New research from Parks Associates shows that 6% of U.S. broadband households are highly likely to subscribe to an online pay-TV service within the next 12 months, which would more than double the number subscribing today.
While traditional television subscriptions held quite steady from 2010 to 2015, they have declined year-over-year since 2015. Significantly, the percentage of households “cutting the cord” has increased between 2015 and 2017. Parks Associates also reports a larger number of “cord-never” households, though a much greater percentage of consumers are either testing new options or still in decision mode.
Price, cost, and low price/value perceptions dominate as reasons for pay-TV cancellation and cord shaving. More than 50% of households that have switched, shaved, or cut the cord in the 12 months prior to Parks Associates’ survey said that the reason is that their pay-TV service was not worth the cost. Parks Associates also found that about a third of cord cutters would have stayed with their service provider if offered a Netflix-style service bundled with broadcast TV channels.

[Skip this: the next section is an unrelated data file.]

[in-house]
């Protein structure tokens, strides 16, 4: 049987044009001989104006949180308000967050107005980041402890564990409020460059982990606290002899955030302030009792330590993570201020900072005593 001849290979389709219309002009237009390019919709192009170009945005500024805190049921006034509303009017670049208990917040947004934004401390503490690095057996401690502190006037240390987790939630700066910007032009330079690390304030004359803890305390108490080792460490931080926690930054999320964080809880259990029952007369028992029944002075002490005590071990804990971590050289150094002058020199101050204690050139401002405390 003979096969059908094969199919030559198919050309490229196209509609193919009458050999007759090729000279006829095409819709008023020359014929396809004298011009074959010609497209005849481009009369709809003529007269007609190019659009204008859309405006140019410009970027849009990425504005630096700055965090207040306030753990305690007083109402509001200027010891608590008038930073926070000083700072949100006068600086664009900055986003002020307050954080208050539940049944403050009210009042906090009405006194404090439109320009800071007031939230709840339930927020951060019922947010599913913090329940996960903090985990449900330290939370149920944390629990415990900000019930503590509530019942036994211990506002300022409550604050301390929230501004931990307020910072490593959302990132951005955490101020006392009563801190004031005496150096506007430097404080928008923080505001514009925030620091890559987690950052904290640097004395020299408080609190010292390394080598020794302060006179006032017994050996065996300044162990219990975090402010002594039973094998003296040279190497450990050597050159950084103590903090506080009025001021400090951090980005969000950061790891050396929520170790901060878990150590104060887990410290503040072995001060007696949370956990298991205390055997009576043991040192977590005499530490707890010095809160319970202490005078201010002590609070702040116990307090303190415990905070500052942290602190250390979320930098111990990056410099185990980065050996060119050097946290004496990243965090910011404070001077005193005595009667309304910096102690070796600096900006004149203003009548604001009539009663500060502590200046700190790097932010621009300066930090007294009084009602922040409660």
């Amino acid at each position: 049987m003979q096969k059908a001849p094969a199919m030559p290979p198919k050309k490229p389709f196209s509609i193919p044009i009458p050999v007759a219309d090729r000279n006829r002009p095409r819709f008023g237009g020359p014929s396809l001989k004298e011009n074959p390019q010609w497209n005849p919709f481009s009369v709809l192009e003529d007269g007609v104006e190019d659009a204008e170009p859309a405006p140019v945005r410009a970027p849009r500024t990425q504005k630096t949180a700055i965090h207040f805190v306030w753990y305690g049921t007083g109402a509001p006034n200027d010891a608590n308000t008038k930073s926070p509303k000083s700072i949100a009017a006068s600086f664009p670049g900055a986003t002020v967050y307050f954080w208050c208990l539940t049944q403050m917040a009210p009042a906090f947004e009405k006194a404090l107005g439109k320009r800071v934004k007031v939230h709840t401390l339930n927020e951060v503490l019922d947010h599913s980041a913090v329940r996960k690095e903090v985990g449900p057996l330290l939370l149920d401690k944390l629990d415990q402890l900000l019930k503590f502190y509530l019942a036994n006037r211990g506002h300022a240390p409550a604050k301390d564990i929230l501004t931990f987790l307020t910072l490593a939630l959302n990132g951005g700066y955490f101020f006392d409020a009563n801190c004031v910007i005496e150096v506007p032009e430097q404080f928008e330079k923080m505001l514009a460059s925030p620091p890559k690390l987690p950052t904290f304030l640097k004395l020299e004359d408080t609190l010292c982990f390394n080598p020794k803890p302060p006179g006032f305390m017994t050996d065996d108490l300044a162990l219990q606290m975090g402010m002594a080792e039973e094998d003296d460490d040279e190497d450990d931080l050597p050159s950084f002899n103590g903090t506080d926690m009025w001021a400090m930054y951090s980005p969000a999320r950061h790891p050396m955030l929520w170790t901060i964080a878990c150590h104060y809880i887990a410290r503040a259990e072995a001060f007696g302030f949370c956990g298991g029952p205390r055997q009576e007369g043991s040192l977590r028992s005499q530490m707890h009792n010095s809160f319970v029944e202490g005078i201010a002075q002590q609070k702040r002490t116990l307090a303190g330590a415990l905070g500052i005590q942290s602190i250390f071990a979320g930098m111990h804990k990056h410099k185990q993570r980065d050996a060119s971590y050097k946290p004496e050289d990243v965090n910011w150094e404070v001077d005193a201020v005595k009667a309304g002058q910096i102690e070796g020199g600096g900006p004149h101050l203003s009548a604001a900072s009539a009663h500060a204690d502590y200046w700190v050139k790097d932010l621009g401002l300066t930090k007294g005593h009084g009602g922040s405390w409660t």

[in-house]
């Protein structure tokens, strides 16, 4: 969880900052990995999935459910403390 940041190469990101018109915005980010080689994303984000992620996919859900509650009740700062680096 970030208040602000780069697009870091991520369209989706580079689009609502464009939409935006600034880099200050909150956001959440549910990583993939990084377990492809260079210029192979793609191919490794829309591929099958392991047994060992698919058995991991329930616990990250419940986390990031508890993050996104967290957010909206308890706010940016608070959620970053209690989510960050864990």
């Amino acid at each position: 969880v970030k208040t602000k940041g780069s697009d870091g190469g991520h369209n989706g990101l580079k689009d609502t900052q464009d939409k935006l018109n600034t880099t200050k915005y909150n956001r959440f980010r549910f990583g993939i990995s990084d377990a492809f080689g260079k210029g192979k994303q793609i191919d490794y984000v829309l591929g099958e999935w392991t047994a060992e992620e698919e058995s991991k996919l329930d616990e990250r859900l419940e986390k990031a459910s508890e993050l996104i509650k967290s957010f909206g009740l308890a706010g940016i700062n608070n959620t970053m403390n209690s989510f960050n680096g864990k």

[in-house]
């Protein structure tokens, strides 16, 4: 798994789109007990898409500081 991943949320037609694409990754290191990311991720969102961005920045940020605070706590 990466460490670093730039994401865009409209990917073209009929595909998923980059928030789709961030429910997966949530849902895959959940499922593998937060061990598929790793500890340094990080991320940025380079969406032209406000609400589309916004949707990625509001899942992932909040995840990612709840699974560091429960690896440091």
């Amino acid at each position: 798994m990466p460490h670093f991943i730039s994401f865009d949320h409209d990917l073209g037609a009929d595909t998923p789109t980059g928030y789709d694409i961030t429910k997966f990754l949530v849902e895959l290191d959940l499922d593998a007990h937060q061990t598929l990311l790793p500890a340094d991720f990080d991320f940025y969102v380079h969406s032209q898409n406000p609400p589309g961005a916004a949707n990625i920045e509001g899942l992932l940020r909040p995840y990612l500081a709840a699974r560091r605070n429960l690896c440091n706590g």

Providers must replace revenues lost in the wake of fewer subscribers. However, only one-quarter to one-third of consumers are willing to pay more for their pay-TV services, even given the addition of highly appealing features.
Maintaining Customers & Sustaining Revenue
Thus, providers must prioritize consumer retention. Given that Parks Associates found that many pay-TV subscribers are unaware of the video on-demand (VoD) features available to them, pay-TV providers must do a better job in communicating VoD offerings, or they will lose consumer VoD viewing to online options. Providers should also consider adding the features that Parks Associates found are most appealing to digital video consumers (pause, restart, and rewind) for no extra cost in order to incentivize maintaining their pay-TV subscription.
The good news, according to Brett Sappington, Parks Associates’ Senior Director of Research, is that streaming is well-established, and consumers are familiar with its function, even without a deep understanding of the technology. And, while percentage of potential shavers and cancellers has risen, Sappington points out that many consumers are comfortable with what they have and not in a rush to change. This lapse provides providers and entrepreneurs openings for creative solutions to bring consumers ever closer to their ideal vision of price/value and feature excellence.